Establishing Recognition for the Chronic Pain Community
Life-consuming pain afflicts millions, yet lack of systematic medical recognition of the disease as a distinct diagnosis has hindered research funding and treatment progress. An International Association for the Study of Pain initiative is changing all that.
Imagine a family member who battles cancer—only to face lingering pain in remission. Or think of a new mother who still experiences pain a year after Caesarean delivery. Chronic pain is an invisible yet life-consuming condition that affects an estimated 116 million Americans. According to the Centers for Disease Control, patients with chronic pain experience up to 70 percent greater mortality risk.
Globally, musculoskeletal pain conditions are among the leading causes of disability and are often linked to mental and behavioral conditions such as depression and anxiety. The impact on society is widespread, with numerous studies linking chronic pain to healthcare costs—an estimated $635 billion annually in the United States—and lost productivity. Yet despite the sometimes-crippling impact of pain on individuals and their communities, funding for pain research has been historically limited. As a result, chronic pain has not been systematically recognized as a disease in its own right—leaving patients with limited access to treatment and insurance coverage, making it difficult for researchers to quantify the prevalence and burden of pain, and limiting opportunities for clinicians to develop evidence-based and cost-effective treatments.
With growing and clear evidence of the global prevalence and burden of pain, the International Association for the Study of Pain and its members recognized an opportunity to improve how pain is assessed and, ultimately, reduced.
In 2012, IASP launched its Task Force for the Classification of Chronic Pain to develop a new classification that defines seven categories of chronic pain:
- chronic primary pain
- chronic cancer pain
- chronic post-traumatic and post-surgical pain
- chronic neuropathic pain
- chronic headache and orofacial pain
- chronic visceral pain
- chronic musculoskeletal pain
Chronic primary pain, defined as chronic pain that is characterized by significant emotional distress or functional disability, is recognized as a health condition in its own right. Examples include chronic primary low back pain, Fibromyalgia syndrome, and chronic migraine. Chronic secondary pain is chronic pain that occurs as a symptom of an underlying disease—for example, chronic neuropathic pain and chronic cancer-related pain. In these cases, the chronic pain diagnosis is assigned as a co-diagnosis.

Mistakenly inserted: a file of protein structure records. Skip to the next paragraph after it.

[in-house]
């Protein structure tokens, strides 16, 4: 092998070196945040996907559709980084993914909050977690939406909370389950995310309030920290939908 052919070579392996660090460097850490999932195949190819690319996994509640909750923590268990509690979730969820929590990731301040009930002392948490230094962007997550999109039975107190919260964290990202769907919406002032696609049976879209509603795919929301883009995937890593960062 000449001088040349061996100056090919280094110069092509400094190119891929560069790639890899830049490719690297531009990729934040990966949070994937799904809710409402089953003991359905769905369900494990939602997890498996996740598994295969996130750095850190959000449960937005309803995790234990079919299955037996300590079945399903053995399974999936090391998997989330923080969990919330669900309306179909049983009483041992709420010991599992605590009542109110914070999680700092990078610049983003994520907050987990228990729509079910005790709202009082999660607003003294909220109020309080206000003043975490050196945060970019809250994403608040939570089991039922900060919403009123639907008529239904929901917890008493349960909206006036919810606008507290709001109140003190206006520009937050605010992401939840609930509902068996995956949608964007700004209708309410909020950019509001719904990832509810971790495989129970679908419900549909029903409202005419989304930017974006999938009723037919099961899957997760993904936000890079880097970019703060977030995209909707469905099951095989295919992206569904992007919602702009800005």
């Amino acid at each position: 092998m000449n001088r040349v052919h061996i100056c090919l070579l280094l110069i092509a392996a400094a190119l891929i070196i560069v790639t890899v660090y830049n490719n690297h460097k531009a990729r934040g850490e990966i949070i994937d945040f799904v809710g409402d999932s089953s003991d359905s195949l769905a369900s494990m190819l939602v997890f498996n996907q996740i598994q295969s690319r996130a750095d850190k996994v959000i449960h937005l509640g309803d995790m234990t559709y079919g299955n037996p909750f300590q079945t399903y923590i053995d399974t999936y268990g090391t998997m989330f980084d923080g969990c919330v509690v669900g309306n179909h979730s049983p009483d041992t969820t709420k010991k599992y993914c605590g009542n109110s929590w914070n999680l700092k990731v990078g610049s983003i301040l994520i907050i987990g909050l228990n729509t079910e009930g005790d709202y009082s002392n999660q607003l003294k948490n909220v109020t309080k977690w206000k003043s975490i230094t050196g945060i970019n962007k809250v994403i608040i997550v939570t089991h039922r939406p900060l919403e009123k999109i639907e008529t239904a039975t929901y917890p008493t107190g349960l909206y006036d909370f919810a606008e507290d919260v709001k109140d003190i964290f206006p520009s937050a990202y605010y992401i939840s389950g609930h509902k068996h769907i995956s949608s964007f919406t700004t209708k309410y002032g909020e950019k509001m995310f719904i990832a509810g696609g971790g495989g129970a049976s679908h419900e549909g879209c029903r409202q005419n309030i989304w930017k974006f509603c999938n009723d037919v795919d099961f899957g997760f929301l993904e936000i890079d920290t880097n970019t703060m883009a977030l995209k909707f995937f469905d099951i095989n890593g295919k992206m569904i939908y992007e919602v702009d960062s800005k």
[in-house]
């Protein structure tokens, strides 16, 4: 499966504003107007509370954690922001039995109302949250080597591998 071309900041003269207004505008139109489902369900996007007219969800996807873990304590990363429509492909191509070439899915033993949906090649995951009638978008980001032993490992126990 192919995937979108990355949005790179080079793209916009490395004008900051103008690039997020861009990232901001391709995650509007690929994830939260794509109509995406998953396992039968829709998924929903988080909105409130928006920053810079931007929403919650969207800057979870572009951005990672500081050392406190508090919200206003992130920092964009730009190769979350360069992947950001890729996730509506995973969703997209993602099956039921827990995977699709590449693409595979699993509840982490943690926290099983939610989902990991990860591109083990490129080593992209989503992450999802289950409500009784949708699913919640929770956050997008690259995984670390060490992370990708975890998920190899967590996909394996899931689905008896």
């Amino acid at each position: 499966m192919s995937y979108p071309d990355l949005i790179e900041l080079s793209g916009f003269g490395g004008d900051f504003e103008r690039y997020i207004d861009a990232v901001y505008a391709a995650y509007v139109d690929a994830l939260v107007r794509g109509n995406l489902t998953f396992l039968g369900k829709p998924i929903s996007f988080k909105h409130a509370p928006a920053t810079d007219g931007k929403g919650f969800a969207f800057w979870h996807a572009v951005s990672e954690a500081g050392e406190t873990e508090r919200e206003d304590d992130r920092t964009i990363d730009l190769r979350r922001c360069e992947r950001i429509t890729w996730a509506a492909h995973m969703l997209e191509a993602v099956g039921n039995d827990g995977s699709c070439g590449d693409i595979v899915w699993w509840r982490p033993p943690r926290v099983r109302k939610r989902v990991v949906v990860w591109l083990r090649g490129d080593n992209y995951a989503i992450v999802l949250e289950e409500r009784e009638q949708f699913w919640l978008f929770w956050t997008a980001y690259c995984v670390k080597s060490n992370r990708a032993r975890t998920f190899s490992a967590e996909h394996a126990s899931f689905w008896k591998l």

IASP tapped into scientific rigor, the expertise of thought leaders in the field, and nearly 100 partner organizations to develop the new classification. Between 2012 and 2019, experts from around the world developed the classification definitions, applied the seven primary pain codes in clinical settings, and completed a three-month field test in the context of World Health Organization field testing efforts. Further, in 2017, IASP developed an online learning platform to introduce international pain experts to the new classifications and provide them case studies.
In May 2019, WHO approved the classification, ICD-11, and the new diagnoses will take effect worldwide for health reporting in January 2022. The classification provides a uniform way to capture data to provide diagnosis and validity to chronic pain patients around the world. According to WHO, understanding what causes sickness and death “is at the core of mapping disease trends and epidemics, deciding how to [program] health services, allocate healthcare spending, and invest in improving therapies and prevention.”
For patients, this new classification validates their pain, provides reassurance that they aren’t alone, and ensures that there are clinicians with the knowledge and tools to help them find the right treatment. Among other impacts, formal recognition of chronic pain as a discrete diagnosis means:
- Chronic pain is now noted as requiring special consideration and treatments, enabling physicians to proactively treat their patients and potentially offset long-term costs.
- Chronic pain sufferers and their healthcare teams can track pain as a diagnosis or co-diagnosis in an underlying disease.
- Critical data such as cost information, treatments, and societal impact of pain will be made more readily accessible—possibly enabling better measurement and reduction of the burden of pain without undue burden on government agencies.
“If pain is better recognized as a disease state among healthcare systems, our members will have better data to advance research to better understand the true magnitude of the problem and consequently to improve the provision of advanced treatment options.” —Professor Rolf-Detlef Treede, IASP-WHO Liaison, Chair of Neurophysiology, Centre for Biomedicine and Medical Technology, Mannheim, Heidelberg University.
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